The ban on satellite camps was short-lived after the decision was rescinded by the NCAA Board of Directors on Thursday. The decision overruled a ban created by the Division I Council, which was told on Thursday to re-evaluate “the football recruiting environment.”
“The Board of Directors is interested in a holistic review of the football recruiting environment, and camps are a piece of that puzzle,” Board of Directors chairman and South Carolina president Harris Pastides said in a release. “We share the Council’s interest in improving the camp environment, and we support the Council’s efforts to create a model that emphasizes the scholastic environment as an appropriate place for recruiting future student-athletes.”
The SEC fought against the satellite camps after Michigan coach Jim Harbaugh created waves by holding camps throughout the Southeast and other parts of country last year. He continued to poke the bear by holding a spring break camp at IMG Academy in Bradenton, Fla., which drew criticism from some in the SEC, including conference commissioner Greg Sankey.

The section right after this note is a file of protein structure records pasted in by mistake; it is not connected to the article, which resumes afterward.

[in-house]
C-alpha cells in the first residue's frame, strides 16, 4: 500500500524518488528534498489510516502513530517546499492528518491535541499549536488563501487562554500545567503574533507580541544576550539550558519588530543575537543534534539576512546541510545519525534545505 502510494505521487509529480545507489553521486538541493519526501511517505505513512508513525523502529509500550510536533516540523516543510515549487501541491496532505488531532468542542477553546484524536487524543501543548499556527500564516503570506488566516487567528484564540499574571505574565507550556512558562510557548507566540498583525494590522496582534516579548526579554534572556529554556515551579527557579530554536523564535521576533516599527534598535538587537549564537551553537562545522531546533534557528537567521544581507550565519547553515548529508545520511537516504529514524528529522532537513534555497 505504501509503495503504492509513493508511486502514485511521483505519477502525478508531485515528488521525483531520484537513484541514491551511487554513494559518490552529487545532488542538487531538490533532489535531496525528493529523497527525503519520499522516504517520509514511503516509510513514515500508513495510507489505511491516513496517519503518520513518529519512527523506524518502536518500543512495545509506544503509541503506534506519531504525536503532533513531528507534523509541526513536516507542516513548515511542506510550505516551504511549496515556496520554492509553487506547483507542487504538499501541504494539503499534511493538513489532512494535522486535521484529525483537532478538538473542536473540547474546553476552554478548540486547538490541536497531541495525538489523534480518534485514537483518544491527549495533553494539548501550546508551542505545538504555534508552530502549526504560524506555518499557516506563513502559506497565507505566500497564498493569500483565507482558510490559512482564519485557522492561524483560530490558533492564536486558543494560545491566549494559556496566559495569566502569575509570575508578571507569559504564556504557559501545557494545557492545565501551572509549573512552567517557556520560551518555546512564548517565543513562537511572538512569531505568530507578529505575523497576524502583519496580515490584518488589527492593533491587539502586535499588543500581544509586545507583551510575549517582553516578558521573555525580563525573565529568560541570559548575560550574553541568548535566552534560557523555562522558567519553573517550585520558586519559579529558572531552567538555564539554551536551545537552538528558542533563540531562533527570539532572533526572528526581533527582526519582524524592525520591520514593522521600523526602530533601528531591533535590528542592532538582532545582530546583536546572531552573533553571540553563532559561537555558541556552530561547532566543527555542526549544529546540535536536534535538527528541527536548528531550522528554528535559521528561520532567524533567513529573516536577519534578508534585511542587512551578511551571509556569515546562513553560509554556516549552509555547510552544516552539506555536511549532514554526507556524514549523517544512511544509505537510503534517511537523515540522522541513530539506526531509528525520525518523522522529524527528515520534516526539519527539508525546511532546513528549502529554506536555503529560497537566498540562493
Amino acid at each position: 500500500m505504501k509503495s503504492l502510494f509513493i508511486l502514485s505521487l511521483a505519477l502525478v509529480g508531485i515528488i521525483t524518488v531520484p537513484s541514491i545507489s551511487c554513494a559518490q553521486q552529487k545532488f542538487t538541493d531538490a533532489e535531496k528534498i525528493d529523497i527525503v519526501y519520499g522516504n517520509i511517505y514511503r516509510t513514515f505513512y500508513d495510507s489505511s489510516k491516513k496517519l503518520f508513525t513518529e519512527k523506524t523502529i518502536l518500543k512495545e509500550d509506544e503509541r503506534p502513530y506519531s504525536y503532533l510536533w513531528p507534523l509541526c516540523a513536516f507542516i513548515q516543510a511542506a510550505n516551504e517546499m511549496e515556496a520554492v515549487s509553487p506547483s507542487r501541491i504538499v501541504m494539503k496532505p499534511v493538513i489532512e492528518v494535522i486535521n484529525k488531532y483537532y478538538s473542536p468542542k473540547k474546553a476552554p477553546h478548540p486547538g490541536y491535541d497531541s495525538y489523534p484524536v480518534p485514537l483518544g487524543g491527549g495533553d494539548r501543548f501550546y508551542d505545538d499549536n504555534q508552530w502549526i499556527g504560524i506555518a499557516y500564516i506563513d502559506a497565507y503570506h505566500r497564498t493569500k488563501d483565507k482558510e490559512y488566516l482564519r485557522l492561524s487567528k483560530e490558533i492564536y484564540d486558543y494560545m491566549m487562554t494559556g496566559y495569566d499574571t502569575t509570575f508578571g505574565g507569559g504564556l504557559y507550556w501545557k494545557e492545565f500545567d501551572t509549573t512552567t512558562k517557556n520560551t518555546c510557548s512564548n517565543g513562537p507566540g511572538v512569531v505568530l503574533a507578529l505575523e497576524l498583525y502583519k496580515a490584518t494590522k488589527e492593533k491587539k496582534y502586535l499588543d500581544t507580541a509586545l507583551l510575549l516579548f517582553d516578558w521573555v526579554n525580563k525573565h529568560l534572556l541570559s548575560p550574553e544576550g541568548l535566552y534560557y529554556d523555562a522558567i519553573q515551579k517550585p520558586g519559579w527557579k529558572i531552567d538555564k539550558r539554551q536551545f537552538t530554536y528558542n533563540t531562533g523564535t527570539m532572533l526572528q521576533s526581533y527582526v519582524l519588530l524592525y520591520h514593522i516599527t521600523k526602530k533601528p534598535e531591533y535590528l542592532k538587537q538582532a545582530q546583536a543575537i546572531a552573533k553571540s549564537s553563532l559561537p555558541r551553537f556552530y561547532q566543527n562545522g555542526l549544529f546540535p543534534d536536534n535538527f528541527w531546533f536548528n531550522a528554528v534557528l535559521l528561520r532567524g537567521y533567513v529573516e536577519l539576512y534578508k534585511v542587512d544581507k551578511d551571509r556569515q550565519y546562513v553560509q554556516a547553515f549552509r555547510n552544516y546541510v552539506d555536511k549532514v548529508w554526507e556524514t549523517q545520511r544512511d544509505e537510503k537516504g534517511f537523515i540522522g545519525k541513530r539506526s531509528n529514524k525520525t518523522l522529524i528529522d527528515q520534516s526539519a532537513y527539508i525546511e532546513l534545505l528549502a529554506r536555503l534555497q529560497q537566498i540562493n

While the ban was considered a win for the big programs in the SEC, it was panned by many as a punishment for recruits who were stripped of potential opportunities to impress coaches from other regions. Members of the Division I Council who represent FBS conferences voted 10-5 in favor of the ban earlier this month, but now will get a chance to more thoroughly review this issue before deciding how to proceed next.
Regarding Thursday’s decision, Sankey said in a statement: “While we are disappointed with the NCAA governance process result, we respect the Board of Directors’ decision and are confident SEC football programs will continue to be highly effective in their recruiting efforts.
“We continue to believe football recruiting is primarily an activity best focused in high schools during the established recruiting calendar, which has provided opportunities for football prospective student-athletes from all across the country to obtain broad national access and exposure but with appropriate guidance from high school coaches, teachers and advisors that focuses on both their academic and athletic opportunities as they decide where they will play college football.
“SEC coaches will be allowed to engage in summer camps as a result of the Conference legislation approved during the 2015 SEC Spring Meetings.”
In presumptive response to the NCAA news, Michigan’s official Twitter account posted a GIF of Harbaugh that seemed to trumpet the latest decision.
— Michigan Football (@umichfootball) April 28, 2016
Earlier in the week, the U.S. Department of Justice reportedly began “informal inquiries” about the legality of the ban for limiting opportunities for potential student-athletes.
The SEC’s ban on camps ends May 29, two days before the league’s spring meetings.